The President’s ambitious strategy was not the only event pressing oil equities lower. Failure by BP to adequately respond to the vast leakage and pollution seeping into the Gulf of Mexico also has governments, environmental agencies, and traders concerned. Over the weekend, British Petroleum was unsuccessful in the first counter-measure procedure, the  “topkill” approach. This method involved pumping a thick, mud-like, substance into the spill’s crevice. Earlier today, news broke that the second contingency plan, the “cap containment system,” has also failed. This was an attempt by BP to saw off the split portion of the petroleum pipe, create a level and hollow opening, then hopefully lower a cap over the opening to seal the system. Unfortunately, the saw-blade severed before it completely finished cutting through the metal petroleum pipe. The recurrence of failure has left engineers scratching their heads for a quick and effective solution. Interestingly, I saw that THE James Cameron was consulted to provide ideas for spill containment. Cameron was contacted because of his underwater filming/remote vehicle expertise, which he developed during the production of his film Titanic. Engineers believe his unique knowledge of the underwater environment could arise better methods of  counteracting the spill. I wouldn’t doubt it, after watching Avatar, I feel like this guy can do anything!

My real disappointment is the fact British Petroleum had no clear contingency plan prepared for an issue of this proportion. It is simply unacceptable for an established, blue-chip, petroleum giant like BP to not foresee and have a solution prepared for an underwater drilling accident. Strong companies have safety-nets (contingency plans) in place for almost every potential liability. It’s hard being completely prepared for any disaster of this magnitude, but, I feel in this specific circumstance, BP is at fault. They are in the deep-sea drilling business, its not the craziest idea that an underwater oil rupture might happen!

Owners of BP’s stock, I wish I could provide you with an optimistic outlook, but I don’t think the near-future looks too bright for BP’s shares. I think any proposed solution will be hard to implement at the extreme pressure and depth occurring at the spill’s opening (roughly 5,000 feet below the ocean surface). A guest on CNBC today claimed that oil might continue to pour out of the broken system until December! DECEMBER! Think about the quantity of pollution, waste, and lost revenue if another 6 months were to pass without mitigation! Scary.

Analysts speculate BP may lose upwards of $20 Billion trying to end the melee in the Gulf.

Second time’s the charm

20 May

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Today, Apple finally decided to approve my second iPhone application – Beamz.  I initially submitted Beamz to the Apple App Store two weeks ago, on May 5th.  In my mind, I had sufficiently tested Beamz.  No bugs, no crashes, smooth gameplay, everything seemed great.  But one week later on May 12th, I received an e-mail from Apple saying that my application was rejected.  Apparently, I had made a very foolish oversight.  I forgot to test the app on a much older version of the iPhone OS.  Sure enough, I loaded the app on my old 1st gen iPhone and it crashed.  I made a couple of quick fixes in the code, and resubmitted the binary to Apple.

Now, one week later, Beamz has been approved – and is now on the Apple App Store.

I spent a lot of time on Beamz, which is kind of strange because it’s a very simple game.  Developing an application during the school year was very difficult.  It was hard to find a solid 1-2 hours where I could just sit down and crunch on development.  And when I did, I would spend a good bit of time figuring out where I left off the last time and what I needed to do.  As the semester went on I got better at this by keeping track of what I was working on, problems I encountered, bugs, and what I still needed to do in a spreadsheet.  This helped a lot.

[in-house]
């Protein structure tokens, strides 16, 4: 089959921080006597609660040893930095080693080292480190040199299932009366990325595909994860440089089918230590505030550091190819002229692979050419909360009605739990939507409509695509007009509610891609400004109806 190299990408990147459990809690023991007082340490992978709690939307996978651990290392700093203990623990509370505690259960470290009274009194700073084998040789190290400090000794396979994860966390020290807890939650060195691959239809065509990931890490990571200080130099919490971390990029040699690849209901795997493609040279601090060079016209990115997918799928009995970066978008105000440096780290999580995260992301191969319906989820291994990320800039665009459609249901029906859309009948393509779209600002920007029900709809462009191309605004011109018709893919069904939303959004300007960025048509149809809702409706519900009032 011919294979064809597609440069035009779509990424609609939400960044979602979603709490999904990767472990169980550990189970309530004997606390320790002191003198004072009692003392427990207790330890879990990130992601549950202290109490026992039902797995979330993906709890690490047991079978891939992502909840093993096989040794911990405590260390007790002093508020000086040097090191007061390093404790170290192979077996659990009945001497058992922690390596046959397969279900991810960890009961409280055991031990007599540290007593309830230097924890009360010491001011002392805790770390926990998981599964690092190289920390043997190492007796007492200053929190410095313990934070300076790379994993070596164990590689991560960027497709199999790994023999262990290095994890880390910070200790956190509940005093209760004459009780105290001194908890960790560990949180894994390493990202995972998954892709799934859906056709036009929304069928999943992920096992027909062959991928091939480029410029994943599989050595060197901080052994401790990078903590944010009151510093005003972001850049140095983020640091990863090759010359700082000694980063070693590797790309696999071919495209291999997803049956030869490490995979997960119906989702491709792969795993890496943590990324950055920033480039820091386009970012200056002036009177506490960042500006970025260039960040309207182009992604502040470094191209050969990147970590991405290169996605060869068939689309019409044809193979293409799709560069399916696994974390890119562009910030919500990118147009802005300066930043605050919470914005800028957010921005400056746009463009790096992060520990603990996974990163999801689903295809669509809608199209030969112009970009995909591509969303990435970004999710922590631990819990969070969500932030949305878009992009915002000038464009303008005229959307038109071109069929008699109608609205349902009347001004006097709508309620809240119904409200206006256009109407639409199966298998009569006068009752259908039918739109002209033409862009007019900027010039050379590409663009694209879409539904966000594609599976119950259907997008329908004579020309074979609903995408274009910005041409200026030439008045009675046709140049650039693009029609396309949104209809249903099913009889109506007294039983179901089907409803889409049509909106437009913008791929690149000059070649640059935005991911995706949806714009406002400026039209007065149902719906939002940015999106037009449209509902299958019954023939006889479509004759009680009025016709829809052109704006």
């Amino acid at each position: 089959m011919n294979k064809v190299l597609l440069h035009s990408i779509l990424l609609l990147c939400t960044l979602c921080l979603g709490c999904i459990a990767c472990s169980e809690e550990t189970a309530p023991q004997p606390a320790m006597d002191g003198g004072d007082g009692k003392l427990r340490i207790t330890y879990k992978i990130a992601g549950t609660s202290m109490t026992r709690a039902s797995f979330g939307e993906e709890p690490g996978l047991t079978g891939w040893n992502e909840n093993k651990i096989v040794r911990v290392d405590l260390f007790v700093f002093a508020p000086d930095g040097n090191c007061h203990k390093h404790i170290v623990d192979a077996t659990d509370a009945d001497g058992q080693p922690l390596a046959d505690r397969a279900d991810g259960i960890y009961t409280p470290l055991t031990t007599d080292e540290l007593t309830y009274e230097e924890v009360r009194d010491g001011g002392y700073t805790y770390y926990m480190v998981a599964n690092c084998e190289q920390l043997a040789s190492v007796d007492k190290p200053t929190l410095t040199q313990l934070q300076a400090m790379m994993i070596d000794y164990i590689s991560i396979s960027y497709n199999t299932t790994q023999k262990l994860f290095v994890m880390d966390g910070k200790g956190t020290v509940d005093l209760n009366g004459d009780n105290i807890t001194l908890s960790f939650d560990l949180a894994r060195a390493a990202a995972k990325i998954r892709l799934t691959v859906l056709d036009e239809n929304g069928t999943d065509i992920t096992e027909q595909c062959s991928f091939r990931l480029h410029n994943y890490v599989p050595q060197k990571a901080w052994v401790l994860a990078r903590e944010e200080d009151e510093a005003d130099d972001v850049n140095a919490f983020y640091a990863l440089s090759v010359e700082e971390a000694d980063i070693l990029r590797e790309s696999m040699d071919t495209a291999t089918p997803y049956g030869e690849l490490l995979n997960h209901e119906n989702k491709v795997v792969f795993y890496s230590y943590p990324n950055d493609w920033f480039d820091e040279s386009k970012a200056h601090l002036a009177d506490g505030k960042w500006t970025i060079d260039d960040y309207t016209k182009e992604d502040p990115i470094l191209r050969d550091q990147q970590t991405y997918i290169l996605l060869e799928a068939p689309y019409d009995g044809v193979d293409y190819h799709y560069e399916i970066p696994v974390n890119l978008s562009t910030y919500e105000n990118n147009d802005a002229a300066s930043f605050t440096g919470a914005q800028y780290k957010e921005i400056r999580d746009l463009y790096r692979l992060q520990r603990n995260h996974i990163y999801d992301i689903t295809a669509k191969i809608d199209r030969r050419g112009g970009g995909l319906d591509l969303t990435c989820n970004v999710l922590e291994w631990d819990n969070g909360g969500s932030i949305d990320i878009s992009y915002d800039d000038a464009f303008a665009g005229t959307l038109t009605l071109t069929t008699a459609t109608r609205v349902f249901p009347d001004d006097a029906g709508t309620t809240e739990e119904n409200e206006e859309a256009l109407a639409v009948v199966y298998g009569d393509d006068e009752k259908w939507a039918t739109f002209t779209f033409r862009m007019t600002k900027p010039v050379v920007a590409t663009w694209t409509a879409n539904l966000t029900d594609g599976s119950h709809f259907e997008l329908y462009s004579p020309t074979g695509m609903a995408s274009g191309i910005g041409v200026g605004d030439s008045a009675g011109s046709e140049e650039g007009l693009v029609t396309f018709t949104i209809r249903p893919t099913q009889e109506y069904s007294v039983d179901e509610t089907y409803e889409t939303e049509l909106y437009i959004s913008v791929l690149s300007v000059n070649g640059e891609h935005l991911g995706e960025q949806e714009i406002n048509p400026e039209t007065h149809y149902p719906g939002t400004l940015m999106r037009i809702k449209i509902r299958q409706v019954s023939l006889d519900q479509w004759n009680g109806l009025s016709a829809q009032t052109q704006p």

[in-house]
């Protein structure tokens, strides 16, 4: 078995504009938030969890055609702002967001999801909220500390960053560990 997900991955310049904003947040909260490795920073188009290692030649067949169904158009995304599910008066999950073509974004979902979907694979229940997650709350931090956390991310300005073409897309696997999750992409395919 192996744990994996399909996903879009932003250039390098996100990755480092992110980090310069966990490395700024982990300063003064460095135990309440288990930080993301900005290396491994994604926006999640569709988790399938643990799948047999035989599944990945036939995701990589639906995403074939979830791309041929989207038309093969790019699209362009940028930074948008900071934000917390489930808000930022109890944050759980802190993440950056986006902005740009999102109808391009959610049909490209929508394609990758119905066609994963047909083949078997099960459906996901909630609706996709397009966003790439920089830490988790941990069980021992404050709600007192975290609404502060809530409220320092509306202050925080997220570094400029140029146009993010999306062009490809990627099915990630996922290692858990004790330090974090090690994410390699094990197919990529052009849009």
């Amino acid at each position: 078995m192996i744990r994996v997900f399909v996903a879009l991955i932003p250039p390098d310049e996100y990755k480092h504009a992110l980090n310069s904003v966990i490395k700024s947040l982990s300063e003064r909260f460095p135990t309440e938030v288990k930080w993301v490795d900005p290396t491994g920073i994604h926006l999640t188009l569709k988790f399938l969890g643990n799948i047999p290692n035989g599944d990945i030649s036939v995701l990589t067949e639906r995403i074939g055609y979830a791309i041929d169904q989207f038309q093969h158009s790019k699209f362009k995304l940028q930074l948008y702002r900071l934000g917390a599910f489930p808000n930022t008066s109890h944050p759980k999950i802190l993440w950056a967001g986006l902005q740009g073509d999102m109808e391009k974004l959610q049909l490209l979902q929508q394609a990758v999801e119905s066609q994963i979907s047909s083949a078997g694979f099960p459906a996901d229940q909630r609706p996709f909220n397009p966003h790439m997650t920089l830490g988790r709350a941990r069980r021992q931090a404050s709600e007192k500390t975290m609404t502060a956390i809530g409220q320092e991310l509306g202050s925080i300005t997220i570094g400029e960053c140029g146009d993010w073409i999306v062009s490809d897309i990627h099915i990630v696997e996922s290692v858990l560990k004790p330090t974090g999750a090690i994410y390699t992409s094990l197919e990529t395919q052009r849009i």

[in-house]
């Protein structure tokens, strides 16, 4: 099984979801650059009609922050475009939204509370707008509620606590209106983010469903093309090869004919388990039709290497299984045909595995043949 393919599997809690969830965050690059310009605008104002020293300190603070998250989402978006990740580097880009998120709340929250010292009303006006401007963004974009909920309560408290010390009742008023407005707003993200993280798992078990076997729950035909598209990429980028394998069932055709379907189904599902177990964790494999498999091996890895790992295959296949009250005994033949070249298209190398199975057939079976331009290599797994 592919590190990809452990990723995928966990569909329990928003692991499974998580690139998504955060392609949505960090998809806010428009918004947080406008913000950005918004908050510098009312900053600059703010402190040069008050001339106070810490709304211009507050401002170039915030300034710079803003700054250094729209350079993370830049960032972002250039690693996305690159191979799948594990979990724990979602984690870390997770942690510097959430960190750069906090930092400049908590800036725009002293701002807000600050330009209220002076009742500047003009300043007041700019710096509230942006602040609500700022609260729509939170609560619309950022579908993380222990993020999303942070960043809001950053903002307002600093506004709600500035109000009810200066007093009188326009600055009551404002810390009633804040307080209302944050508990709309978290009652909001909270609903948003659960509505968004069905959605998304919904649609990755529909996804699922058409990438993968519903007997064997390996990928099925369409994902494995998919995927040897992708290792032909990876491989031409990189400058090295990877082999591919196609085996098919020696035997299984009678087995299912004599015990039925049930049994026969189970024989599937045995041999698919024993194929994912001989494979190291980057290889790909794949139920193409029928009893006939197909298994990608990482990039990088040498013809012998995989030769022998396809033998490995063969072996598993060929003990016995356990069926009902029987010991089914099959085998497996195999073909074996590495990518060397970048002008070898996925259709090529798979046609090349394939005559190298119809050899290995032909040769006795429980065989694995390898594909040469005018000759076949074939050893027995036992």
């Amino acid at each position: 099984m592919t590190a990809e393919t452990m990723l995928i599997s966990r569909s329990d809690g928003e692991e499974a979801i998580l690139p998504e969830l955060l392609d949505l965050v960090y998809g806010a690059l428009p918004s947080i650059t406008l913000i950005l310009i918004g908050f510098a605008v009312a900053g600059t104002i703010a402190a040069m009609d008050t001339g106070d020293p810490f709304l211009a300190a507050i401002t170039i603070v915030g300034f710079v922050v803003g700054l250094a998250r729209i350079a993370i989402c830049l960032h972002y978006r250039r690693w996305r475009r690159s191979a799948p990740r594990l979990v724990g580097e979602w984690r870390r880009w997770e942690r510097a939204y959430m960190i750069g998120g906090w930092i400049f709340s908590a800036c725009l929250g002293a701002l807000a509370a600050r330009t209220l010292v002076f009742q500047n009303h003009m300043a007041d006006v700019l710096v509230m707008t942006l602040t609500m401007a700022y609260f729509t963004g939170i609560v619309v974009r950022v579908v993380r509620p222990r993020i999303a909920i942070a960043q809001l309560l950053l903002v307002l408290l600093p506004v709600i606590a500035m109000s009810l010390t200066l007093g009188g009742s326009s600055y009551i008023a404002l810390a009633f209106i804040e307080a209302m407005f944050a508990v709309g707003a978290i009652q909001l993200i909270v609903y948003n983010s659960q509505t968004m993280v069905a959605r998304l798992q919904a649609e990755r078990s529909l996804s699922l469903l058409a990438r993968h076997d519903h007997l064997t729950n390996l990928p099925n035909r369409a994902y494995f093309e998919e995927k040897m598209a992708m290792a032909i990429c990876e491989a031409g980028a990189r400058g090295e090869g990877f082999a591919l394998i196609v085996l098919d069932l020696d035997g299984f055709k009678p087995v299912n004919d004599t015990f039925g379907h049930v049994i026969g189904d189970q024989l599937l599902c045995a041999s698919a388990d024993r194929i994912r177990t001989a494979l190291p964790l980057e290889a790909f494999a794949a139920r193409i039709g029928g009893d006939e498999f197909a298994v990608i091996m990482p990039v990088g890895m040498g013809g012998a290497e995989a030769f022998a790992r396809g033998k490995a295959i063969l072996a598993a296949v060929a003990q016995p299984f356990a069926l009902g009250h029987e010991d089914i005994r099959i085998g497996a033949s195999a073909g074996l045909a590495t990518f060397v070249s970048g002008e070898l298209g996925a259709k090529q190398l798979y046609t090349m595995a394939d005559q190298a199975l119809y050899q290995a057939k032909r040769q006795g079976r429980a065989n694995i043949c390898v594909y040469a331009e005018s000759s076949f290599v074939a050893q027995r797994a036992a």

You’ll note that the graphics and sound in the game are really high quality – and for this I have two guys I found over the internet to thank!  They’re names are in the credits in the App Description so you can check it out there.  We were constantly emailing each other our ideas, feedback, and progress updates throughout the semester.  We collaborated without ever talking face to face over the internet pretty effectively, and it’s fulfilling to finally see our work come to fruition.

So I hope you all go download Beamz now! I’m very excited to move on to a new project, I don’t know what it will be yet – but exciting nonetheless!

The other half…

17 May

The Man Cave gets a break for the summer

And as one good thing comes to an end(temporarily)… an even greater journey begins.  Looking forward to an eventful Summer – I will be keeping you all posted on my journeys and ideas.  So until next time, I will be sitting on my couch watching movies.

One Cave to Rule Them All

15 May

Man Cave Skeleton

Just yesterday I finished up my last exam of the year. Shortly after, my father arrived to help me pack-up and move out of the dorm. I’ll admit, deconstructing “the cave” was a hard thing  for me to do. A lot of work had gone into it. A lot of great memories had been shared there. Ups, downs, strides, travails, frolic, drama — The Man Cave saw it all.

Despite my nostalgia, I want to officially announce that The Man Cave lives on! College is not somewhere we have to be to make this happen. Our habitat has simply relocated. This summer I will be blogging from my hometown, which is near Dallas. Mike will be contributing from a little bit farther West ;).

Also, I would like to wish everyone a wonderful start to the summer season. I look forward to starting production of my film, traveling, and, of course, devoting as much time as possible to The Man Cave.

OH!, and a quick aside. The Man Cave now is on YTMND. Check our page here: http://mancave.ytmnd.com/ Uhh.. its pretty B.A… cough…cough

stay cool,
Dan